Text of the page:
When it comes to talking about weight loss or body issues with teenagers, it is vital we, as mums, thread very carefully to avoid making our sons and daughters self-conscious.

 

However, if you are concerned about your teen's eating habits you shouldn't just sit around and wait for things to sort itself out because it won't. 

 

Rather than telling them they need to change their food habits, you can subtly do it for them, especially if you do the grocery shop and tend to make their meals for them. 

 

1. Don't buy sweets and biscuits 

When you are doing the family shop, just skip the biscuit aisle. Not only will you save yourself a fortune but if they are not in the house your teen won't be able to eat them.

 

2. Add one extra piece of veg to their dinner 

Whether it's just a carrot or a few peas, if it is on their plate and they are hungry they will eat it. They generally won't notice and it is a great way for them to get their five-a-day.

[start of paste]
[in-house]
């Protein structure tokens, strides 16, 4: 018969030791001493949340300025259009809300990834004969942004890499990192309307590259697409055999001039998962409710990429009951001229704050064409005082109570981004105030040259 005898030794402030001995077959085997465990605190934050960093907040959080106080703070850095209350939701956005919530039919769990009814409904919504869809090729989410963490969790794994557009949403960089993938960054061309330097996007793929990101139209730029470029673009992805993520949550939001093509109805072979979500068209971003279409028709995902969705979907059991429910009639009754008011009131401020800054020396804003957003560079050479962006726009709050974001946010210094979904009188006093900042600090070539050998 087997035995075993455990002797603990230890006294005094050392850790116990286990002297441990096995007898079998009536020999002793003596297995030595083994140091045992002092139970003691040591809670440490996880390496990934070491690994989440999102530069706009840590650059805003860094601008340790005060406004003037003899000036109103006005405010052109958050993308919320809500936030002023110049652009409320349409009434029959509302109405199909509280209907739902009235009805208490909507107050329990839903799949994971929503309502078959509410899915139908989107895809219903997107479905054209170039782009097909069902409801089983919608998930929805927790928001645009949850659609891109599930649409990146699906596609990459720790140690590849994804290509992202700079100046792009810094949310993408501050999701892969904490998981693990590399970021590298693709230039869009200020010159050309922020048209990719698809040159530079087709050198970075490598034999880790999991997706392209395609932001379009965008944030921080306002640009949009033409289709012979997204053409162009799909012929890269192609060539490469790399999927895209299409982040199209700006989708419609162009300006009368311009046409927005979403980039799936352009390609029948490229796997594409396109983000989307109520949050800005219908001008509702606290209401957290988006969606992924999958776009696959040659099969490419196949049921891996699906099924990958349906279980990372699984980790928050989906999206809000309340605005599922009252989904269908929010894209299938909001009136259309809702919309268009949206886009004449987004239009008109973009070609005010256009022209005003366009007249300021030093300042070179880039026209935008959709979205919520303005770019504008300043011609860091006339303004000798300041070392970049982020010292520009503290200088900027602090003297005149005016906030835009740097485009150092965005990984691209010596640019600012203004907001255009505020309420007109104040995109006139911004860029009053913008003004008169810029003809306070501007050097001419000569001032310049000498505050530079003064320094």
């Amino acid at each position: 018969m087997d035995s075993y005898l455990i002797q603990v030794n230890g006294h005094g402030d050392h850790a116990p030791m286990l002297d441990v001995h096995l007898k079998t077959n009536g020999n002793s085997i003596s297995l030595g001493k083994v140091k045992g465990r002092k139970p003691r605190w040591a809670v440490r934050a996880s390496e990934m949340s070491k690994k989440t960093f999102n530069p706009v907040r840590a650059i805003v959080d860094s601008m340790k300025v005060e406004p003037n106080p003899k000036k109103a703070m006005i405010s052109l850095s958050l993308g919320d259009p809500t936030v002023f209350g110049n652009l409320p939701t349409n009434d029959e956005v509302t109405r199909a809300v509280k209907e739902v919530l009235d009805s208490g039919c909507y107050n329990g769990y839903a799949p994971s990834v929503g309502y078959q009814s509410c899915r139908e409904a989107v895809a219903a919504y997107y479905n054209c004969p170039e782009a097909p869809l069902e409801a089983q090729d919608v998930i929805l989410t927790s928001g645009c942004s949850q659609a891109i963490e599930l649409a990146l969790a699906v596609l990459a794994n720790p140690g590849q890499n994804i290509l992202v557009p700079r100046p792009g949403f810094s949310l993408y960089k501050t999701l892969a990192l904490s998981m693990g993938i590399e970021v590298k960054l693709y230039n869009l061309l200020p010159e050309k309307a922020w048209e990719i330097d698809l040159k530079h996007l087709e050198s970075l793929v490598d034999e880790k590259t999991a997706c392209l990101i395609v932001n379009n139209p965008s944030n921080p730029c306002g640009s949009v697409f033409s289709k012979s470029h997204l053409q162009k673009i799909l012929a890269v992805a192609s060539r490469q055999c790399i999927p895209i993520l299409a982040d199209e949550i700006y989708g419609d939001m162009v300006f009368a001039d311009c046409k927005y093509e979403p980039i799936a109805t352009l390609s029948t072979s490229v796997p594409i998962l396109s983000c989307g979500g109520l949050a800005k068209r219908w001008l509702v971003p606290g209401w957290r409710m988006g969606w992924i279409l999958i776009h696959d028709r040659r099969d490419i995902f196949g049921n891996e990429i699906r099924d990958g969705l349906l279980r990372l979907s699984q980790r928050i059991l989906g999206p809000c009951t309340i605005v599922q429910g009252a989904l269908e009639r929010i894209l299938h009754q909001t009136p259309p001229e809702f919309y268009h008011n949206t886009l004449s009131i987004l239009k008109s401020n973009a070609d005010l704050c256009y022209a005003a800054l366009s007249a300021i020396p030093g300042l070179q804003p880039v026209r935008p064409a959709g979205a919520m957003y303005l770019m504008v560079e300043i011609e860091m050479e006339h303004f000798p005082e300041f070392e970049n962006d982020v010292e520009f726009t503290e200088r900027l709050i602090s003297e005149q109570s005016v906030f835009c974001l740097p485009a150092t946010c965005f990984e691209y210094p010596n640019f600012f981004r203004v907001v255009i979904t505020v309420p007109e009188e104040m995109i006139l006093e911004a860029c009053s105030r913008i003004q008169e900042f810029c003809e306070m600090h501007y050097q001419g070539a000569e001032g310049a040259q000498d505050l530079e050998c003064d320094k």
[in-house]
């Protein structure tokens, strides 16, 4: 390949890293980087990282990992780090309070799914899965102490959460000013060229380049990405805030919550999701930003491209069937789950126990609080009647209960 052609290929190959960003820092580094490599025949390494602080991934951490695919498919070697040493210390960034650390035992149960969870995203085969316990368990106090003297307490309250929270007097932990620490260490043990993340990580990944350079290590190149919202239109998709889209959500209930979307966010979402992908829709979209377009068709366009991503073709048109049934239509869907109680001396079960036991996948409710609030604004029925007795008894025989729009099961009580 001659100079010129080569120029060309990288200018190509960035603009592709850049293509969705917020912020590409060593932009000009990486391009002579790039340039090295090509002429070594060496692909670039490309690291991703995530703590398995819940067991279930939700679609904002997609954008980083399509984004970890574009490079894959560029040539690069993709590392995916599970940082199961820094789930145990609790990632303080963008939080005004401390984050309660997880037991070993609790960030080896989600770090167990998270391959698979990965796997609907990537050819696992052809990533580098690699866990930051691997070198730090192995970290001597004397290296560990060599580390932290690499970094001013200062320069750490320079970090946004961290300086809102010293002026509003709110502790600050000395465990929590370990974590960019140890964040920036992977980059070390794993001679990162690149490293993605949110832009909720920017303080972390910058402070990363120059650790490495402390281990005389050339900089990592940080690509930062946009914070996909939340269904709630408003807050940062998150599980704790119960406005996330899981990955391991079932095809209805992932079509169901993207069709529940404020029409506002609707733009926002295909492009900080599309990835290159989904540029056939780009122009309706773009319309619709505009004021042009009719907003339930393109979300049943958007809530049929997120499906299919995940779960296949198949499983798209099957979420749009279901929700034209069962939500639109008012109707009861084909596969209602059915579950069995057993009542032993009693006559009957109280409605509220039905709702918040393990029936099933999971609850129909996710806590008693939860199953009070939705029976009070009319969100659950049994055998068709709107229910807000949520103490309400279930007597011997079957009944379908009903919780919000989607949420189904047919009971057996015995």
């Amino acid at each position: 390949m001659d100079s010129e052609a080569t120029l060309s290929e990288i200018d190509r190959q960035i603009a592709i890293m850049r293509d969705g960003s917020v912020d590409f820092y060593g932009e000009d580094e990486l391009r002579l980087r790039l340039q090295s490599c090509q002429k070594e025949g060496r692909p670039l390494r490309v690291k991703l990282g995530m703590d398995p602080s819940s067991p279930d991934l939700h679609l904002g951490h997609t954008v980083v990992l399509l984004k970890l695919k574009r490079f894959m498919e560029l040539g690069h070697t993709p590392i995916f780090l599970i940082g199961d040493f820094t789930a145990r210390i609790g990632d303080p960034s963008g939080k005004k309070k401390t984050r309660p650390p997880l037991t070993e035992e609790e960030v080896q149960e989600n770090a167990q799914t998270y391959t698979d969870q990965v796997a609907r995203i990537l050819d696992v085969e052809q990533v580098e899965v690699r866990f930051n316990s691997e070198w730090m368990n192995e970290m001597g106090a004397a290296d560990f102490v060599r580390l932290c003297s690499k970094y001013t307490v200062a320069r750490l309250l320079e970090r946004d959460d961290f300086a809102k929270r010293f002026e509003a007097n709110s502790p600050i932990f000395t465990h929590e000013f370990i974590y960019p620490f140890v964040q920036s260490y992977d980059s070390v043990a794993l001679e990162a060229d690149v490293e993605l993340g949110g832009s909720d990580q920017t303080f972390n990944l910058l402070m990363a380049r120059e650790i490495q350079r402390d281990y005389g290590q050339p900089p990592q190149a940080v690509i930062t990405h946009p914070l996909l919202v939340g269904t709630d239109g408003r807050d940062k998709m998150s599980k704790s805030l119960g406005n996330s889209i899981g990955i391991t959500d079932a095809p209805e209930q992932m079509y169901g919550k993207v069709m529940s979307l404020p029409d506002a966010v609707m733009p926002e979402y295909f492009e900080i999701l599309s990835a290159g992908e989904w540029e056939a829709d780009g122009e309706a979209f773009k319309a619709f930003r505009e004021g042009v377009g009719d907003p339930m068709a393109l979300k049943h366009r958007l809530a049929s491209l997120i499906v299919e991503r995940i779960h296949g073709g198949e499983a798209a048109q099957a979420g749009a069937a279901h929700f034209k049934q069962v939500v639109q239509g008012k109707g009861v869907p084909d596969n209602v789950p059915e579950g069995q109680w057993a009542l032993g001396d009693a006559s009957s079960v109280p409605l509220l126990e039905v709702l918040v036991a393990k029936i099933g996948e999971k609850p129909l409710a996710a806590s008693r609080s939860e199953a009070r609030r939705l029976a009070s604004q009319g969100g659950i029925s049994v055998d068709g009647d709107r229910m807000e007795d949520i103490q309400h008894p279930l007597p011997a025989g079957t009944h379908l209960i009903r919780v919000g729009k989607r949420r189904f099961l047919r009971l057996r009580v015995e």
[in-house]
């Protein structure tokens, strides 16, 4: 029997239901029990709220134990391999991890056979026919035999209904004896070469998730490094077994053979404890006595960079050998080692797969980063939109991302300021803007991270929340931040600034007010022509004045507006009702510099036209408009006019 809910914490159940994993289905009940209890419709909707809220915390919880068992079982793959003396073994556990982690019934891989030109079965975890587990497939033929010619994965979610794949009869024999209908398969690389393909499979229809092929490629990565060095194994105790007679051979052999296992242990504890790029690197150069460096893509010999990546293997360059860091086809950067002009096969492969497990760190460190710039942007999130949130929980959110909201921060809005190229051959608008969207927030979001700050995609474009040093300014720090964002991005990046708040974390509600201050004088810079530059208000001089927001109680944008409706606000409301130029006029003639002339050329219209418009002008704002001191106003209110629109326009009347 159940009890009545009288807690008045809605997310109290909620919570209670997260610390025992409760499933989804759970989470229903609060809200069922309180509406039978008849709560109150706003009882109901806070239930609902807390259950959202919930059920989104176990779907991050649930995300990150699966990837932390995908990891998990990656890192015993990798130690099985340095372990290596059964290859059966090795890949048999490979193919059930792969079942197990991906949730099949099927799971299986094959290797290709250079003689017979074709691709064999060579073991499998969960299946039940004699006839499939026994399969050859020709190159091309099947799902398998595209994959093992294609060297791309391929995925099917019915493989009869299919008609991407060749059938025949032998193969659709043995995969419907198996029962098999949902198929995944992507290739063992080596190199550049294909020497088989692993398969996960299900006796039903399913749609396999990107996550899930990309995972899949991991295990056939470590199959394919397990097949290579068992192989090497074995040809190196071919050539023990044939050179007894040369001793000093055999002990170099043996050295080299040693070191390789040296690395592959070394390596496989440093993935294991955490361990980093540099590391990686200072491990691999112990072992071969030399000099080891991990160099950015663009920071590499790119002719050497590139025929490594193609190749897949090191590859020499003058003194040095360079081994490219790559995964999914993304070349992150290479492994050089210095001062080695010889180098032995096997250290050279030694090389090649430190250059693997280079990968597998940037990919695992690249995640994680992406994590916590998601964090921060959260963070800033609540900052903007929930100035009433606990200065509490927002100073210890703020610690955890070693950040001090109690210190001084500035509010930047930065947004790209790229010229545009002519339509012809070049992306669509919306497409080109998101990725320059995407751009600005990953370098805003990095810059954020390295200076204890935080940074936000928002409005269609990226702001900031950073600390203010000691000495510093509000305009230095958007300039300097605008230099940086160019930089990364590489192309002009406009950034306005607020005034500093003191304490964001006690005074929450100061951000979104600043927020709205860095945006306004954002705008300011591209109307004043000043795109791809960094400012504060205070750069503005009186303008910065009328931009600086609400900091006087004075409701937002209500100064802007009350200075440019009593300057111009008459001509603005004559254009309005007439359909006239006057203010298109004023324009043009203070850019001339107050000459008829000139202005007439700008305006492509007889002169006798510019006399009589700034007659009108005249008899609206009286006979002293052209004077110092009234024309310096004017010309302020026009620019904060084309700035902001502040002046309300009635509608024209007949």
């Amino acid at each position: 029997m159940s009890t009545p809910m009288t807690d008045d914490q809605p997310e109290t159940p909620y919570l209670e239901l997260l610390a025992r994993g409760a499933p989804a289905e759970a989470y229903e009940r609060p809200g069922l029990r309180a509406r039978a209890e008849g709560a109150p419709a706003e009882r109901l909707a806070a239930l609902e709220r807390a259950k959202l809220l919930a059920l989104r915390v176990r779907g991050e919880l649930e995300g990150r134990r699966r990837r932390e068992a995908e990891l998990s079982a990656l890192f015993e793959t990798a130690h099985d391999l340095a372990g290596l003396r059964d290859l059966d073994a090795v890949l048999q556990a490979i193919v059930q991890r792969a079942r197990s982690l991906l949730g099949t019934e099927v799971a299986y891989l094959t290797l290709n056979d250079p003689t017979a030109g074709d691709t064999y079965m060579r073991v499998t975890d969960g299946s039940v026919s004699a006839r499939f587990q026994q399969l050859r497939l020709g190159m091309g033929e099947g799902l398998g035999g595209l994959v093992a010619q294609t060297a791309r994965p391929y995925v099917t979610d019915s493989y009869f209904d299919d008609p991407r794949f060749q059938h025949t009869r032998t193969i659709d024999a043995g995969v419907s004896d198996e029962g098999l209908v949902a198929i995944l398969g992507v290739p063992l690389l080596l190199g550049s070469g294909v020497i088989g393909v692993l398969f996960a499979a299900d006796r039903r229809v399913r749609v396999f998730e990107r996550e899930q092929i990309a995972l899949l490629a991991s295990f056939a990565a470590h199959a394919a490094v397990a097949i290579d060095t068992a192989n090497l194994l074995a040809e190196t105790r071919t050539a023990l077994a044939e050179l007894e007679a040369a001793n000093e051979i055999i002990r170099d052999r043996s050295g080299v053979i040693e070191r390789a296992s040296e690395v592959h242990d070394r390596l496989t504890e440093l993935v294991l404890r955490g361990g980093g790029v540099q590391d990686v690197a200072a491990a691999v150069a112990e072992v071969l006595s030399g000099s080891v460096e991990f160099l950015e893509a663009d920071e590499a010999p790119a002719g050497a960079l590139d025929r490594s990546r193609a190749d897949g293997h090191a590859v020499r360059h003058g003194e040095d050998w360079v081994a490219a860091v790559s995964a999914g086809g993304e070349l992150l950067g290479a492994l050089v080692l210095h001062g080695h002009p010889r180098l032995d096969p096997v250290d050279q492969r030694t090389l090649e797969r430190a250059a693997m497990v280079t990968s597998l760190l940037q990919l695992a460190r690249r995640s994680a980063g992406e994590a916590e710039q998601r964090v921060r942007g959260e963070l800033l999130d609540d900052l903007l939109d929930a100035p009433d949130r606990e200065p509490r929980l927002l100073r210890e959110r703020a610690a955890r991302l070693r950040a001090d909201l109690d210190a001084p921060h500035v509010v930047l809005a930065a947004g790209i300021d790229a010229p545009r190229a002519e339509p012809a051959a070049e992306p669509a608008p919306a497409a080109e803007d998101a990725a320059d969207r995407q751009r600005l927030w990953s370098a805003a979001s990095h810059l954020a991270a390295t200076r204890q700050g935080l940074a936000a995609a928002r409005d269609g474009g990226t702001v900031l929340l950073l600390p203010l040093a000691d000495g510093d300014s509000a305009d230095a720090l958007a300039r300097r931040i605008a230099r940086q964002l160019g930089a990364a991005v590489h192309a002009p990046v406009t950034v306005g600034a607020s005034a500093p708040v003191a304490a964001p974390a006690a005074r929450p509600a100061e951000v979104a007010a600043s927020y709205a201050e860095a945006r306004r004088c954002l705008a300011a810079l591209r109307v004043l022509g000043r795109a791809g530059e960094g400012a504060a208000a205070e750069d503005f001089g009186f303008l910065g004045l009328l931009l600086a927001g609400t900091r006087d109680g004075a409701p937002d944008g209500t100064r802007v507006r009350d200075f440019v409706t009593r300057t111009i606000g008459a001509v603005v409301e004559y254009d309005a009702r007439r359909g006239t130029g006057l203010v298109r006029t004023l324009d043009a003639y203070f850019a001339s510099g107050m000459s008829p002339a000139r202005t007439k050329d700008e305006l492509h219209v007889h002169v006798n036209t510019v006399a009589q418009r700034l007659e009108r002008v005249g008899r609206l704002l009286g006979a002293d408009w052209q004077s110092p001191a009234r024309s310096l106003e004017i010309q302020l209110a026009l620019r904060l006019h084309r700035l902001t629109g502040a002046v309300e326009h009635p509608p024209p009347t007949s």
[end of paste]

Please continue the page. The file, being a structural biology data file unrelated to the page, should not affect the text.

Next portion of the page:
3. Substitute with healthier alternatives 

Replace oven chips with sweet potato fries or your daily chicken with fish at least once a week. Easy, subtle and good for the whole family. 

 

4. Leave prepared fruit and veg in the fridge 

Your teen is more likely to eat fruit if it is ready and waiting for them in the fridge. Even if they just pick at it they will be getting the benefit - more than they would if they were snacking on chocolate bars. 

 

5. Make sure they have breakfast

Breakfast is one of the most important meals of the day and your teen should be having a bowl of porridge or muesli in the morning to keep them going. If your son or daughter struggles to get out of bed then you may have to get up a little earlier and have it prepared so they can grab and go. 

 

 

6. Avoid having dinner too late 

The later you dish up dinner the less time your teen will have to burn it off before they have to go to bed. If possible, serve them dinner as soon as they come in from school; they are generally 'starving' at this time of the day and they can have something small before bed if they are still hungry. 

 

If you are still worried about your teen's eating habits, consult with your GP before it gets out of hand. 

 

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